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IFAs must join brand band

What have fizzy drinks, light bulbs, hamburgers and expensive cars all got in common? They all use branding to sell more of their products at higher prices. This simple fact of commercial life has important implications for IFAs.

A recent survey by brand consultant Inter-brand and JP Morgan concluded that the top three brands in the world are CocaCola, Microsoft and IBM, which are valued at $69.6bn, $64.1bn and $51.2bn respectively.

These businesses routinely spend millions of dollars to ensure that their brands are alive and well in the minds of their target markets. While this makes fascinating reading to marketing degree students, you are probably asking what this has to do with IFAs.

The answer is survival. Without an appreciation of the value of a brand (and what it can do for your business), you are less likely to be around three years from now – particularly when faced with competition from the big brand product distributors offering consumers something that looks and feels like independent advice.

Talk about how not to manage a brand and the IFA industry makes a good case study. Pension misselling, high commission and Coronation Street&#39s “killer IFA” Richard Hillman are just a few of the images that spring to mind when you mention the words financial adviser to your average focus group.

What has gone wrong with the IFA brand and what can IFA firms, with small marketing budgets, do to redress the balance and create a more positive image for themselves?

First, let us consider branding, how it works and why businesses are taking the issue more seriously. In simple terms, brands work by creating a shorthand for businesses to use to stimulate images, feelings or thoughts in the consumers&#39 minds. Coke means youth, fun and good times, BMW means efficient, stylish and highly engineered and Gucci means exclusive, sophisticated and sexy.

By using a constant stream of advertising, public relations, sponsorship and other marketing activities, big companies seek to create a recognisable, high-profile brand personality associated with their name, logo and products.

What, you might ask, has all this got to do with an IFA firm keeping its head above water in the wake of Sandler, CP121 and CP166? A lot, I would say. The marketplace for financial services is changing quickly. The power of the institutions looks set to increase as they seek to maintain profits by gaining more control over their distribution channels.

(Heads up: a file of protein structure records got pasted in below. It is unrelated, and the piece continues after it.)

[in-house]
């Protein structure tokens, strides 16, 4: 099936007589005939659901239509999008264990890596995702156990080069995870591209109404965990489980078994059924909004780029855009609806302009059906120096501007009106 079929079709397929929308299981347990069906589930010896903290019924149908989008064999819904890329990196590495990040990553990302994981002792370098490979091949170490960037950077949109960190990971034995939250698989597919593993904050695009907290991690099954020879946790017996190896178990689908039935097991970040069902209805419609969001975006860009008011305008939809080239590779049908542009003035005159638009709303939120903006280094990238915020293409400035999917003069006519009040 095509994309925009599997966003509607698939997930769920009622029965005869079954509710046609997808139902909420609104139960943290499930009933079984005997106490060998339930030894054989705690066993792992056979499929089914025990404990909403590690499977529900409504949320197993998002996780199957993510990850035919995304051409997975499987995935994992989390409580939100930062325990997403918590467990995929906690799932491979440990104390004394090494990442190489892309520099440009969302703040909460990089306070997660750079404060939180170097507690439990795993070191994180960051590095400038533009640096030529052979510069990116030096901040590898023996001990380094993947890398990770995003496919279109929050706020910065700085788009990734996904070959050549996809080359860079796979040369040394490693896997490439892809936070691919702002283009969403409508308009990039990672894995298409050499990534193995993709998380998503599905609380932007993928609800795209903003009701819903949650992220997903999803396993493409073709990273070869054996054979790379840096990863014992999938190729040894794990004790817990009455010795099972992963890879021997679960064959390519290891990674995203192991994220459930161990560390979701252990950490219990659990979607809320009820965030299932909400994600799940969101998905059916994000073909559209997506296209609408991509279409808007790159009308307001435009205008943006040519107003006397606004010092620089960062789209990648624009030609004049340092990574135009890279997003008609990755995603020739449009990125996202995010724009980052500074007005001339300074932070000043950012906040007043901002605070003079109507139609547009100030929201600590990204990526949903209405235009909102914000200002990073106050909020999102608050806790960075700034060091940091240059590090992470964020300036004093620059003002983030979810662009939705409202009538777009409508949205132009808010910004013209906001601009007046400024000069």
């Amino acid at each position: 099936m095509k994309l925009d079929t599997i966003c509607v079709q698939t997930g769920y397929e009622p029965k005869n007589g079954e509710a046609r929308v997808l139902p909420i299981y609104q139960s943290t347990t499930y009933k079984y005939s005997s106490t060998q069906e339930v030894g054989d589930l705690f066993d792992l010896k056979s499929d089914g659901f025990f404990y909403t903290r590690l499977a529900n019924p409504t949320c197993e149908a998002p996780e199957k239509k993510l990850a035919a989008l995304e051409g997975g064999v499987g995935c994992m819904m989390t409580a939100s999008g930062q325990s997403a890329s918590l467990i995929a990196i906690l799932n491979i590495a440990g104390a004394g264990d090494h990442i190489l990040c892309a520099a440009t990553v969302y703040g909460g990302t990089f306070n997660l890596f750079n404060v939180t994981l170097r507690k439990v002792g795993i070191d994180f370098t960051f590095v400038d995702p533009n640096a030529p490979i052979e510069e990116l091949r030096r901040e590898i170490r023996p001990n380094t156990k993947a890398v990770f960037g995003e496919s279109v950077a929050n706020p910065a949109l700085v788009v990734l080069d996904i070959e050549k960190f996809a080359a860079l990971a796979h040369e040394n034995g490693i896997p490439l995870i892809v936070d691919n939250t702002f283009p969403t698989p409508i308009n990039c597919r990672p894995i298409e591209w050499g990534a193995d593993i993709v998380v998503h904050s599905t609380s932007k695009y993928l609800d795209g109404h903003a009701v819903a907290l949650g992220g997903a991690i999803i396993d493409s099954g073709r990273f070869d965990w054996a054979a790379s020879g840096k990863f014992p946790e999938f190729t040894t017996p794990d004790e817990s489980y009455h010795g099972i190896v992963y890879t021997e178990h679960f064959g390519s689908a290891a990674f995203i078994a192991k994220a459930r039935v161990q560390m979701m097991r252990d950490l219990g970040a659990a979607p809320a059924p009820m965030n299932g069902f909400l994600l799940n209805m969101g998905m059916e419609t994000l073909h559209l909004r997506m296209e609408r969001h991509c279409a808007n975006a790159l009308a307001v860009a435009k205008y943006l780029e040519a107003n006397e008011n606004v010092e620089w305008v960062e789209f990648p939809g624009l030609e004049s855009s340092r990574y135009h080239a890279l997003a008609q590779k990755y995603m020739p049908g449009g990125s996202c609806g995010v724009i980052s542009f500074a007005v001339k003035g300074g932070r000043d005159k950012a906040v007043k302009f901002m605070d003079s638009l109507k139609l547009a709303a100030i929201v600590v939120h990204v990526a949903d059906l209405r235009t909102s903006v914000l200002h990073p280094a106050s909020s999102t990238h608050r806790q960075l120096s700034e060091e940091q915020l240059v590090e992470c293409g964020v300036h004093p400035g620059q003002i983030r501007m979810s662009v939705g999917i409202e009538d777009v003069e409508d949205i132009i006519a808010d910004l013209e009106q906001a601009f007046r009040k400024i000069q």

But the idea that IFAs will be left to become the Tescos or Asda of the financial services sector is fanciful. We might like to think we are well placed to compete head-on with the distributors of 1 per cent products in the post-Sandler world but we need to take a reality check.

Frankly, the reputation of IFAs is at best unclear and, at worst, downright shoddy. The reality is probably somewhere in between the two. Once the industry at large faces up to this problem, it can begin to consider the options.

I do not claim to have a single, simple answer to the problems faced by the IFA sector. It does not take a genius to see a simple fact that seems to have been overlooked so far – in all the talk about standards, Sandler and CP121, the consumer seems to have been left out.

IFAs need to realise that the definition of winners and losers in the industry will be based on the quality of their relationships with clients and to what degree they can add value to the service they provide. This perception of quality will be the central differentiator between success and failure for IFAs in the brand new world of financial services. IFAs need to become more “customer-centric” and concentrate on their relationship with their clients, as opposed to becoming obsessed with the regulators and the changes that their proposals will bring.

Clearly, IFAs will have to work differently to survive in a more crowded, competitive marketplace.

They need to work together to promote the benefits of quality and independent advice to consumers, who will be increasingly confused by the rise of tied and multi-tied agents posing as independent service providers.

Pooling marketing resources to create a national brand for all IFAs will not be easy, as there is a natural reluctance for IFA firms to work together. However, this co-operation is crucial if we are to ensure that we appeal to customers in the future. Together, IFAs must take the high ground. We may not offer off-the-shelf 1 per cent products for almost every investment need, but we will demonstrate our value through clear savings, sound advice, better value investments and the reassurance that we never sell just for the sake of it.

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